Examples of IDEs that may be used to develop patterns include IDEs that are built using the open Eclipse Platform supported by the Eclipse Foundation (e.g., the Web Dynpro IDE developed by SAP, or the WebSphere Studio IDE developed by IBM Corp. of Armonk, N.Y.), as well as proprietary IDEs (e.g., the Visual Studio .NET IDE developed by Microsoft Corp. of Redmond, Wash.).
The overall process of developing a pattern (including, e.g., developing a configuration application and a pattern component) may include a design time aspect and a run-time aspect. The design time aspect may involve use of the IDE to write code and to declare attributes, bindings, and other metadata. The code and the metadata may then be used to generate run-time code to be executed in a run-time system. Some development environments may be coupled to a corresponding run-time system, which allows programs developed in such development environments to take advantage of services offered by the corresponding run-time systems. For example, in the Web Dynpro environment discussed in conjunction with FIG. 5, applications may take advantage of services such as input help and validation offered by the Web Dynpro runtime, which frees developers from having to code such functionality manually into their programs.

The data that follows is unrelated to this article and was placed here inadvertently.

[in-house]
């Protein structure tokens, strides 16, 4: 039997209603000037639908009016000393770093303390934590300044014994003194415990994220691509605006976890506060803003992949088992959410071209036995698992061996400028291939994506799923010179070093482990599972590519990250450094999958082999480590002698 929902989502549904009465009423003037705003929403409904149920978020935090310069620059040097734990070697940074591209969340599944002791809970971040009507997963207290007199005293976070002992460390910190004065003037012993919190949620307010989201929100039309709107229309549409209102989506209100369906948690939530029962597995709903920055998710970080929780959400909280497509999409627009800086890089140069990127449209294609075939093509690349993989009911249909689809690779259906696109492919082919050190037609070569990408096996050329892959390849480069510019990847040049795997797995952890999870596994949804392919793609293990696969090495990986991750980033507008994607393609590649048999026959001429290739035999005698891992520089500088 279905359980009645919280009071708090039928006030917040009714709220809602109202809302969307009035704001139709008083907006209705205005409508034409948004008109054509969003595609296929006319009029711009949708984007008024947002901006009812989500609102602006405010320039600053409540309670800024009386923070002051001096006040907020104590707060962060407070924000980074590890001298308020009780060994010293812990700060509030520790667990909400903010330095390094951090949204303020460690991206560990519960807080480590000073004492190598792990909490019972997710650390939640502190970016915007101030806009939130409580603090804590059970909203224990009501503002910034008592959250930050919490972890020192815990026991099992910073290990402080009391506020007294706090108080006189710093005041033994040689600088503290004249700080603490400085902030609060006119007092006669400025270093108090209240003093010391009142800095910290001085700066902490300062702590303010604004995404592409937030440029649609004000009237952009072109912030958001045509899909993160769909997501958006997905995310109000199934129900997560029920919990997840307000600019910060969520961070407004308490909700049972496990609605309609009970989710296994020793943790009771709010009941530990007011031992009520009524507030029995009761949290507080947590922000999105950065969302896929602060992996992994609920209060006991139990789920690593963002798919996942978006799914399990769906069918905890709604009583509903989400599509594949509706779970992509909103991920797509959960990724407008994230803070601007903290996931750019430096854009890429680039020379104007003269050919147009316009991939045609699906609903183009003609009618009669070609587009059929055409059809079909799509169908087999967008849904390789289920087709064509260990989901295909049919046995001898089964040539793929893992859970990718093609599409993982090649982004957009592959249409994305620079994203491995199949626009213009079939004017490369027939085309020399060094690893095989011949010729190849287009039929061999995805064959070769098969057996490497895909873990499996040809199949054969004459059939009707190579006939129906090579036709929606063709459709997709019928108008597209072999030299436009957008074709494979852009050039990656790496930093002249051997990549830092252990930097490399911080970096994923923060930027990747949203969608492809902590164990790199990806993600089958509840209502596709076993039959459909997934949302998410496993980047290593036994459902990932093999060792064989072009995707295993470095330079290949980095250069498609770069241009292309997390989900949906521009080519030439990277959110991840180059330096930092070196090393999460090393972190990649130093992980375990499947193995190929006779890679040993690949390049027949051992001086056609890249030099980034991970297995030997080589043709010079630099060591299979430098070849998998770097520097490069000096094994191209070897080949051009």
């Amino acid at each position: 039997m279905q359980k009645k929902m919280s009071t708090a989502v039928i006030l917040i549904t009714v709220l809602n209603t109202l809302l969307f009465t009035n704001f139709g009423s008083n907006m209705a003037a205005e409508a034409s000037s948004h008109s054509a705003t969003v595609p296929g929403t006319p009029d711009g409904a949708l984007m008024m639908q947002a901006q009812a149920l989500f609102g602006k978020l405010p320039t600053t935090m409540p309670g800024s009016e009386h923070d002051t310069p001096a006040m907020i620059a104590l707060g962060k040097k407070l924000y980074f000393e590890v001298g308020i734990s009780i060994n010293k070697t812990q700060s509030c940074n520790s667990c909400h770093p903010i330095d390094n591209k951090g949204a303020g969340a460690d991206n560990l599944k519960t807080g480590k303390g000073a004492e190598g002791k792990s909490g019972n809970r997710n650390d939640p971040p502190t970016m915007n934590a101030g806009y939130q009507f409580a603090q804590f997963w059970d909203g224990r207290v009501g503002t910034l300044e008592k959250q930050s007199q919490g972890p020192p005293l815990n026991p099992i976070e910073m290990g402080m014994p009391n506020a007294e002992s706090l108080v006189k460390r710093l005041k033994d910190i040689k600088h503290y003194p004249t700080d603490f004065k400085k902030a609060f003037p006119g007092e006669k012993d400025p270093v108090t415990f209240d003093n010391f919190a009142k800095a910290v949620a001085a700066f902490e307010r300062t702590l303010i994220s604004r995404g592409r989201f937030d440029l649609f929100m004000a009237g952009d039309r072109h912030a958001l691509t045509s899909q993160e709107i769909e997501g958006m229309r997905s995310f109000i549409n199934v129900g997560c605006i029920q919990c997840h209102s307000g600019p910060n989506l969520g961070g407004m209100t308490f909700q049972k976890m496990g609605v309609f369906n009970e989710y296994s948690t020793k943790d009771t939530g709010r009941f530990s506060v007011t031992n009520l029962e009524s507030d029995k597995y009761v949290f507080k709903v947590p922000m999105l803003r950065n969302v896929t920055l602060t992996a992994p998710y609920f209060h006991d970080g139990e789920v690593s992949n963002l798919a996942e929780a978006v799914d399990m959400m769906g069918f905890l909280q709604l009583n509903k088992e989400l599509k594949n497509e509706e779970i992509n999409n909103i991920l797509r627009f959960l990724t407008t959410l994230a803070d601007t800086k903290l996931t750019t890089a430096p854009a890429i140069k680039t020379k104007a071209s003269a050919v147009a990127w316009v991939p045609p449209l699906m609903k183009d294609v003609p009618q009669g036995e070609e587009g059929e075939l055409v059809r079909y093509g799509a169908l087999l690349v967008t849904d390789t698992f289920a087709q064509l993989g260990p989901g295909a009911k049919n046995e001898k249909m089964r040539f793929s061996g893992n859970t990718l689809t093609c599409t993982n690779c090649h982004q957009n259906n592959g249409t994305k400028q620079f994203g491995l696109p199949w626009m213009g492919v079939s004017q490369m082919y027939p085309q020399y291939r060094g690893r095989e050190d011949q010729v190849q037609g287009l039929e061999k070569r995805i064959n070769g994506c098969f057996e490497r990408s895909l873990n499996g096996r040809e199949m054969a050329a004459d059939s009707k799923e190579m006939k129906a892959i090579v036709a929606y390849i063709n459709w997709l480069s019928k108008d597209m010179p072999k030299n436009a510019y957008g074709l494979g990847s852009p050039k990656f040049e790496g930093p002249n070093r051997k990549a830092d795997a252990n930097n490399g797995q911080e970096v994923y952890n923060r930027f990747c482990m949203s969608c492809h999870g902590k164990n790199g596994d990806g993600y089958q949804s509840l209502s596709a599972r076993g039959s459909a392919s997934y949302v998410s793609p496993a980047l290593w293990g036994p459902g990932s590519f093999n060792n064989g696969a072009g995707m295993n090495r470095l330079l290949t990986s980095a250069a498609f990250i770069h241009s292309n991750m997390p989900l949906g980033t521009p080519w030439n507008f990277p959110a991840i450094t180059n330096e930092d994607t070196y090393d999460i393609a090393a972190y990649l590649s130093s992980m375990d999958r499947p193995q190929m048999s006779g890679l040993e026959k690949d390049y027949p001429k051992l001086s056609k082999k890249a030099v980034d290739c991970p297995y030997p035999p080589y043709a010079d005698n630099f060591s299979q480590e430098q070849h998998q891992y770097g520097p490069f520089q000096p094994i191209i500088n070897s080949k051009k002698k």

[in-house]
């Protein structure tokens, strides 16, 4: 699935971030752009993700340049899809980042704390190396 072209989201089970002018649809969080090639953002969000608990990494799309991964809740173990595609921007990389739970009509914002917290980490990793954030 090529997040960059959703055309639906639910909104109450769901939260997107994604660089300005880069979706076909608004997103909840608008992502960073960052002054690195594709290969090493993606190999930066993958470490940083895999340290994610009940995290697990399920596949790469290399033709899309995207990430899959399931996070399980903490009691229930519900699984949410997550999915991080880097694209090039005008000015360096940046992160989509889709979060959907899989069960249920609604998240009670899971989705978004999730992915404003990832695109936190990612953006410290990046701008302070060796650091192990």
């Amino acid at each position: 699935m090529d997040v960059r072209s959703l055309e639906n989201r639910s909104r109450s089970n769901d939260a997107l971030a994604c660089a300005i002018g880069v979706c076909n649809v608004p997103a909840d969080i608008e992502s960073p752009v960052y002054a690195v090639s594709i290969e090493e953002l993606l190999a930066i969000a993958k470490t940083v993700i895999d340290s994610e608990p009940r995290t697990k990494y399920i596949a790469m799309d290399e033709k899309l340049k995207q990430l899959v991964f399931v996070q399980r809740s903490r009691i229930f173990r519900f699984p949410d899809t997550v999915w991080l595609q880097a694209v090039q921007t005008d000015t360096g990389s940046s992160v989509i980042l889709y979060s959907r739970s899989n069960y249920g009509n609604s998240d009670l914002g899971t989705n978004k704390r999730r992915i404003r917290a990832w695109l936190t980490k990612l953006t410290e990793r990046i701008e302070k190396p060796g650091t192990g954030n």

Run-time systems provide a code execution environment that generally includes core services (e.g., memory, process, and session management), as well as enhanced services (e.g., input help and validation). In addition to the Web Dynpro runtime, other examples of run-time systems include virtual machines (e.g., the Java Virtual Machine), and the Common Language Runtime (a run-time system developed by Microsoft Corp.) As specified above, run-time systems may be hosted in multiple environments, including servers and clients. Servers generally provide a core operating environment for applications (e.g., by providing a run-time system in which the applications may execute). An example of a server is a J2EE-compliant server, such as the Web Application Server from SAP or the WebSphere Application Server from IBM Corp.